Bond Issues Along Protests on School Takeovers, Privatization, and Charter Expansion

New Orleans  Throughout the country parents, teacher unions, and community groups have been opposing the viral spread of privatization of public school systems and the efforts of charter school operators to expand their footprint in school districts. Perhaps the most controversial maneuvers are the state takeovers of local public school districts by removing duly elected school board members and replacing them with unaccountable managers.

The most famous was certainly the post-Katrina usurpation in New Orleans which has now led to all but four of the more than 100 schools in the district being run by charter operators. School districts have also been taken over in Indianapolis, threatened in Buffalo, in some California districts, and others as well. Despite only a small number of poorly performing schools of the forty-eight in the Little Rock School District, the state of Arkansas asserted control seemingly triggered by outside donors and advocates of charter expansion being opposed by the Superintendent, who was immediately replaced.

These fights have sharp dividing lines, but increasingly the claims of private and charter operators of improved education and test scores has not been proven by the actual results. Advocates of vouchers to accelerate the process of moving students out of public schools have also made progress in more than half of the states in the country and now have a staunch advocate as head of the Department of Education, but recent studies are indicating that students are falling behind in many of these private and parochial facilities. Claims from New Orleans and New York that such programs would decrease racial and ethnic segregation in public school systems are also achieving the opposite outcomes.

In the tug of war over school control, which is often cultural and ideological, the voice of protests have often been simply ignored by state governments and others. Events in the ongoing fight in Little Rock may have found a way to force authorities to hear their opposition using the ballot box to express their anger when presented with a school bond issue. A wide coalition of groups, including Local 100 and Arkansas Community Organizations, the former Arkansas ACORN, opposing the bond issue for new school construction and other programs in the district united under the banner of “Taxation without Representation,” made their protest of the state takeover clear.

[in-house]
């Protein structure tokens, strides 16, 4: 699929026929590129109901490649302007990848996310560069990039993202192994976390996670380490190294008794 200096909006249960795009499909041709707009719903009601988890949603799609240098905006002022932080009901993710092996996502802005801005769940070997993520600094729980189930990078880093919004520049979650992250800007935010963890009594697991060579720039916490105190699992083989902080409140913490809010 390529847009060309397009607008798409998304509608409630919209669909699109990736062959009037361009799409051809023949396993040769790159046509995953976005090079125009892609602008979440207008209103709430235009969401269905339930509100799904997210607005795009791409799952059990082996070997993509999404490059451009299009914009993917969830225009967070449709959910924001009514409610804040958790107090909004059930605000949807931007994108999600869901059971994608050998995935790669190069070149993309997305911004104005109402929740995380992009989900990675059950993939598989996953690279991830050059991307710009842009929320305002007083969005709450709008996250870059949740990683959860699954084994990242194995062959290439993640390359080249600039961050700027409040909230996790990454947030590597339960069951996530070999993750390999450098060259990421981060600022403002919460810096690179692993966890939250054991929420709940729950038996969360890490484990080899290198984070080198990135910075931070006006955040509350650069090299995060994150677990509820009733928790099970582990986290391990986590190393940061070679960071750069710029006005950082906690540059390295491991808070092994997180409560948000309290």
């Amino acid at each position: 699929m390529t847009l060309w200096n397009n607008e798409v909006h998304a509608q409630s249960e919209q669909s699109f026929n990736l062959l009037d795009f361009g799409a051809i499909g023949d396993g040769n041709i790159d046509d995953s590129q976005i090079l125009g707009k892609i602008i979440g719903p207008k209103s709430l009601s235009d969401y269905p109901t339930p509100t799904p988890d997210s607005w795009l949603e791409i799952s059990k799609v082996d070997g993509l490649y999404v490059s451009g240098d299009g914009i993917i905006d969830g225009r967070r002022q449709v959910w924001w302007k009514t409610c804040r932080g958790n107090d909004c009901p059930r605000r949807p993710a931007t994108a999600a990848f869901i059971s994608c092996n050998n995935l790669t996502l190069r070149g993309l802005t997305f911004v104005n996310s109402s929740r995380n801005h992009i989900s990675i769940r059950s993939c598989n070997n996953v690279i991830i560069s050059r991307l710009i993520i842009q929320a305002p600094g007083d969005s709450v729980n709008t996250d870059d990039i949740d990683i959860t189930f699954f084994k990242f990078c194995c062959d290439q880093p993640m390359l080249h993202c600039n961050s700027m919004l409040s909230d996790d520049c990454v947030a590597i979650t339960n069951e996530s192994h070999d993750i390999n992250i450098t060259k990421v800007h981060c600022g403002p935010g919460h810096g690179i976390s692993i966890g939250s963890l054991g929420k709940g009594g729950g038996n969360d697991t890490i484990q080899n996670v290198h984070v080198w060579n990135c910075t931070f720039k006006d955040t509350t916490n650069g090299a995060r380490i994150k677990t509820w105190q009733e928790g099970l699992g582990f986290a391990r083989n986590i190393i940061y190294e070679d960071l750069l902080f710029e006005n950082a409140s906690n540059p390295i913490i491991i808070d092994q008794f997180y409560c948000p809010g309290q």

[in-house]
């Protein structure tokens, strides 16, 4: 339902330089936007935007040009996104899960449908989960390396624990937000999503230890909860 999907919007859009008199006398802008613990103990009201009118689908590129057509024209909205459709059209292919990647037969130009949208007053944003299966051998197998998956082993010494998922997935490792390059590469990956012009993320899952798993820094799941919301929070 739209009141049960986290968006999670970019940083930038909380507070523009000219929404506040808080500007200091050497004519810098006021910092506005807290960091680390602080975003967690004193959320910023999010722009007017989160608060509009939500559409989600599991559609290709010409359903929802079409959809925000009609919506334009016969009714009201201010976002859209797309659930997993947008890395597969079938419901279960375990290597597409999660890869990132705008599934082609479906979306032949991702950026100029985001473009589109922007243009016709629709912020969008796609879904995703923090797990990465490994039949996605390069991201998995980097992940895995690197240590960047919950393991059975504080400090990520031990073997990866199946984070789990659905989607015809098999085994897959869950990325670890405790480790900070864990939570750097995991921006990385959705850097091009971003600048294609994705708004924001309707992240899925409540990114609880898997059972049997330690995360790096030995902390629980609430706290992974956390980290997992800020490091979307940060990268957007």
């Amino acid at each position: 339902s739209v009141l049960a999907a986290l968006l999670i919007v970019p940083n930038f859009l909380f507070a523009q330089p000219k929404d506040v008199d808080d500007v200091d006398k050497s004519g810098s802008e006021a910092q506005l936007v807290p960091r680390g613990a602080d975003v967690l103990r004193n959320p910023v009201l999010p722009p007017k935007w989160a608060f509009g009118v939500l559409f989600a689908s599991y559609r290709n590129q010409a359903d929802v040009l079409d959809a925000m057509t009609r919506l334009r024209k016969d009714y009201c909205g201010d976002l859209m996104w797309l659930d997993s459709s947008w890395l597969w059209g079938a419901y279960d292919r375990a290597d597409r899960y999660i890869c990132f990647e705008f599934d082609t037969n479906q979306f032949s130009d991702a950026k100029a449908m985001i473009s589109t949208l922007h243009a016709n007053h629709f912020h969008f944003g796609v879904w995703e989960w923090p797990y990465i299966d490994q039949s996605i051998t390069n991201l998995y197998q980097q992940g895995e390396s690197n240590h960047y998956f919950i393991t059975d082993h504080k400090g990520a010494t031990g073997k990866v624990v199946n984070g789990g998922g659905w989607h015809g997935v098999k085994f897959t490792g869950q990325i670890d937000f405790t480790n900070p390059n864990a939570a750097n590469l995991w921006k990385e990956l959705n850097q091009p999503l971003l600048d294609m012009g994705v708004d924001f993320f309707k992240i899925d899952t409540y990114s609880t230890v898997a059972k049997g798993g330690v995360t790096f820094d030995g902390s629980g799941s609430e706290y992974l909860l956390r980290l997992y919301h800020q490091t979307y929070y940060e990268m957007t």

Despite a united business community and being outspent by a ratio of ten to one, opponents smashed the bond issue by a margin of almost 2 to 1, 65% to 35%. The district is 70% African-American now and in many African-American precincts the margins against the bond issue ran 90% to 10%. Normally liberal districts in middle-income, hipper Heights area also defeated the bond issue strongly. The turnout was the highest for a bond issue in 17 years. The Governor Asa Hutchinson, whose administration was responsible for the takeover, campaigned for the measure and was embarrassed by the results. The state appointed Superintendent was forced to concede the loss even before balloting ended.

Bond mileage increases on property taxes funding school districts are usually the lifeblood of public schools. Often the district needs the money as much as the taxpayers do in these tough financial times, but even if this is playing with fire, there is no denying the power of the protest when a community unites to oppose privatization, charter expansion, and undemocratic takeovers of local districts. Little Rock protesters and voters may have shown others around the country the path to take to force their voices to be heeded.